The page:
Frame these needs as part of a coordinated strategic effort. While you are on your fact-finding mission, engineering can take the time to review their burn list of deep technical investments. This will enable EMs to build their own projects without relying on product.
When EMs and PMs give each other the space to be strategic, you will use resources more efficiently and develop more innovative solutions. Instead of making incremental improvements, you can collectively identify and work towards the next big investment that will change users’ lives.
Implement joint project planning
Sudden departures, bugs, and escalations are an inevitable part of any project. To be resilient to disruptions, EMs and PMs need effective methods for anticipating downstream impacts. This can be especially challenging when you are working on larger initiatives that stretch over multiple quarters.
Back when I worked at Blend, my EM and I developed a kind of joint project planning between product and engineering. It improved our ability to restructure work at the individual, sprint, and quarterly levels, and I’ve used it ever since.
Our approach enables a rough macroview of big rocks, or main goals, six sprints out. From there, we pencil in the kind of work that each person on the team will be doing. The key is that we don’t actually expect folks to adhere to the plan. In fact, we create the plan knowing we will deviate from it. Here’s what that can look like and why it’s valuable.
Let’s say we have three devs on the team. Between them, we have 18 sprints to plan for over the quarter. We don’t want to allocate work at the ticket level. Instead, roughly identify the bigger blocks folks will be responsible for in each sprint. This means that we have a high-level plan for each person in each sprint of the upcoming quarter.
During this planning process, we may realize that we can’t hit the desired goals under our current circumstances. That’s a valuable discovery – it gives us the opportunity to brainstorm high-level tradeoffs before the problem arises. For example, can we preemptively move some initiatives out of scope or advocate for additional folks to join the team?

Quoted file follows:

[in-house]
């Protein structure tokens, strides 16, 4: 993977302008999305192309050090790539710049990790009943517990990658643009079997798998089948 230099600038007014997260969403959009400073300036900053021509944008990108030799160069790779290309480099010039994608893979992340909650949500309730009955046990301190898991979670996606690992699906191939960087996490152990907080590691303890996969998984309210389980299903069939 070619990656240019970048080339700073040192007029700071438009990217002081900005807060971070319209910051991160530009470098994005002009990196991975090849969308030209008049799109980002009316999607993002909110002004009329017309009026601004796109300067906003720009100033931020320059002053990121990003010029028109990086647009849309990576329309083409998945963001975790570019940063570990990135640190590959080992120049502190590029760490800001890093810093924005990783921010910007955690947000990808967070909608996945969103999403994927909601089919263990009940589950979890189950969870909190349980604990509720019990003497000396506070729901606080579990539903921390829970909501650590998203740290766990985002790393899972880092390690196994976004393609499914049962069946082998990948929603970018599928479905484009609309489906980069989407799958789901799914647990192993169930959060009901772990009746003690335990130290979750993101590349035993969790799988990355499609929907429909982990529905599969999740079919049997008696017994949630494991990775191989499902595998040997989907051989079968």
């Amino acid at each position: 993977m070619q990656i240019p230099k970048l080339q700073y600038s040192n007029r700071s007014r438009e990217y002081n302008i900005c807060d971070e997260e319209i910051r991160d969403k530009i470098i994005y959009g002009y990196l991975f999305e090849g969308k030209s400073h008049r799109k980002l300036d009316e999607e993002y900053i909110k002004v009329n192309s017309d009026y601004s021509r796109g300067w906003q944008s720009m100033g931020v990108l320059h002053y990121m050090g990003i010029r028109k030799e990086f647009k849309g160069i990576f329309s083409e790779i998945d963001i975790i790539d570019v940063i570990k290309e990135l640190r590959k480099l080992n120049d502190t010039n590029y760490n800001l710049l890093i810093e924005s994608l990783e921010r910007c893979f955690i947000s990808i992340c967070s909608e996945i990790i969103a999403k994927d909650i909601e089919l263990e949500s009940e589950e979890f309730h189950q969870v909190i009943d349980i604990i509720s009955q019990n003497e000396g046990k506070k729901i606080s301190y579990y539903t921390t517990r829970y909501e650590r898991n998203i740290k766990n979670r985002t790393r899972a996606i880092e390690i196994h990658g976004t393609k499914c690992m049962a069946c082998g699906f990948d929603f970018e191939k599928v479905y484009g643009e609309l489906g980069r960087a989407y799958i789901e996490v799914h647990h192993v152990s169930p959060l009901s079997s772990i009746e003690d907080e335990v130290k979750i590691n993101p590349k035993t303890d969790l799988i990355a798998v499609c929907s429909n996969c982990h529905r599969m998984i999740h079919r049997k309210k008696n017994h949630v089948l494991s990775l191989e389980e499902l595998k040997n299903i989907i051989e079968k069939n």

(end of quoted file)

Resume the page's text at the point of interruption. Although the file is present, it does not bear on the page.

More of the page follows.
Of course, not all challenges can be anticipated ahead of time. Luckily, the “big rocks” view of the quarter enables us to respond to unexpected challenges more effectively. Let’s say one of our three devs falls ill. We can use our high-level plan to reorganize work between our two remaining devs and model the downstream impacts of these changes. We still need to make hard tradeoffs. However, the plan enables us to swap out work more fluidly – and before it’s too late to save the project.
Collaboration in practice: a success story
I hope that the strategies I’ve shared today empower you to build deep partnerships with your EM or PM. While I had to learn these strategies the hard way, I’ve also experienced the incredible results they can yield.
I once worked with a team of two engineers and one EM. This was a new experience for me, as I was used to working with 20 devs at one time. I was convinced we would never get anything done – however, my expectations were quickly upended.
Because the team was so small, we spent a lot of time building deep one-on-one relationships. I talked with engineering about what users and the business wanted to accomplish; engineers laid out the technical culture they wanted to build. These conversations helped us to understand each other better and plan for the future more effectively.
Knowing that we had limited resources to work with, our team had no choice but to be strategic. Instead of focusing on churning out features, we built work around a shared purpose. We’re not here to ship tickets. We’re here to change lives for the better. We discussed the highest-return investments we could make in order to achieve that purpose. That’s when our partnership truly blossomed.
Product and engineering each took the lead on certain initiatives, but we created space for one another at the table. The EM looped me in as an advocate to enable technical investments and engineer growth. I gave engineering the space to drive product decisions.
What’s shocking is this 2-person dev team churned out more work than the 20-person teams I’d worked with previously. We regularly crushed sprint and quarterly metrics – not because we had greater technical skill, but because we were so deeply in tune with each other.
This experience solidified my belief that investing in deep partnerships should be a top priority for product and engineering. There will be tangible results, such as crushing your quarterly metrics. There will also be intangible, equally valuable results: less attrition, more engagement, and a team that enjoys tackling problems together.